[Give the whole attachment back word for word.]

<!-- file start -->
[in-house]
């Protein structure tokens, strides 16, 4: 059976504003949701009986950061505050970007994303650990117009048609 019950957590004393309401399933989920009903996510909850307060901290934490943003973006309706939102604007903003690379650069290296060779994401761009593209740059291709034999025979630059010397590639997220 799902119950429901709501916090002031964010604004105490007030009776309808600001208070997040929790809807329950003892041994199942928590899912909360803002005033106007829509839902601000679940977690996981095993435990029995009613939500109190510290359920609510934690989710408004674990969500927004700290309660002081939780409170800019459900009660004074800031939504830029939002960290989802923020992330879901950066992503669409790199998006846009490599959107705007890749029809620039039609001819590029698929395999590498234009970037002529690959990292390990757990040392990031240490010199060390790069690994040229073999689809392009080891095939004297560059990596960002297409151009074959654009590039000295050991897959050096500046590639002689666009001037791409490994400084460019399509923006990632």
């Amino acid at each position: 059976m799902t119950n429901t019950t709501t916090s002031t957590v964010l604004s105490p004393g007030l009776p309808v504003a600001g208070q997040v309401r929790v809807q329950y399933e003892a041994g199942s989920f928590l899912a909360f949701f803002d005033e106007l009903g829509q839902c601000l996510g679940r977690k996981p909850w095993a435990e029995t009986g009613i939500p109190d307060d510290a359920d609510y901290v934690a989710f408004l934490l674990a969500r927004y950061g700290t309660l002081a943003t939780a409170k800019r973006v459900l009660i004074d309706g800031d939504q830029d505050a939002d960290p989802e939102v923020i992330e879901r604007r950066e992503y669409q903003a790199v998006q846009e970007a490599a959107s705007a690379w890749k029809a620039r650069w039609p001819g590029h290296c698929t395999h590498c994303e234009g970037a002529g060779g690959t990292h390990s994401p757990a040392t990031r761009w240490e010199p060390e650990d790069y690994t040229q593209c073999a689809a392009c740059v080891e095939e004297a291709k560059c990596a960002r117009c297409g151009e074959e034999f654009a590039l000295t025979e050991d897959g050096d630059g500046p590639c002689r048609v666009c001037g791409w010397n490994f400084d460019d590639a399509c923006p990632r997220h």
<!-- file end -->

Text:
[in-house]
């Protein structure tokens, strides 16, 4: 059976504003949701009986950061505050970007994303650990117009048609 019950957590004393309401399933989920009903996510909850307060901290934490943003973006309706939102604007903003690379650069290296060779994401761009593209740059291709034999025979630059010397590639997220 799902119950429901709501916090002031964010604004105490007030009776309808600001208070997040929790809807329950003892041994199942928590899912909360803002005033106007829509839902601000679940977690996981095993435990029995009613939500109190510290359920609510934690989710408004674990969500927004700290309660002081939780409170800019459900009660004074800031939504830029939002960290989802923020992330879901950066992503669409790199998006846009490599959107705007890749029809620039039609001819590029698929395999590498234009970037002529690959990292390990757990040392990031240490010199060390790069690994040229073999689809392009080891095939004297560059990596960002297409151009074959654009590039000295050991897959050096500046590639002689666009001037791409490994400084460019399509923006990632």
């Amino acid at each position: 059976m799902t119950n429901t019950t709501t916090s002031t957590v964010l604004s105490p004393g007030l009776p309808v504003a600001g208070q997040v309401r929790v809807q329950y399933e003892a041994g199942s989920f928590l899912a909360f949701f803002d005033e106007l009903g829509q839902c601000l996510g679940r977690k996981p909850w095993a435990e029995t009986g009613i939500p109190d307060d510290a359920d609510y901290v934690a989710f408004l934490l674990a969500r927004y950061g700290t309660l002081a943003t939780a409170k800019r973006v459900l009660i004074d309706g800031d939504q830029d505050a939002d960290p989802e939102v923020i992330e879901r604007r950066e992503y669409q903003a790199v998006q846009e970007a490599a959107s705007a690379w890749k029809a620039r650069w039609p001819g590029h290296c698929t395999h590498c994303e234009g970037a002529g060779g690959t990292h390990s994401p757990a040392t990031r761009w240490e010199p060390e650990d790069y690994t040229q593209c073999a689809a392009c740059v080891e095939e004297a291709k560059c990596a960002r117009c297409g151009e074959e034999f654009a590039l000295t025979e050991d897959g050096d630059g500046p590639c002689r048609v666009c001037g791409w010397n490994f400084d460019d590639a399509c923006p990632r997220h």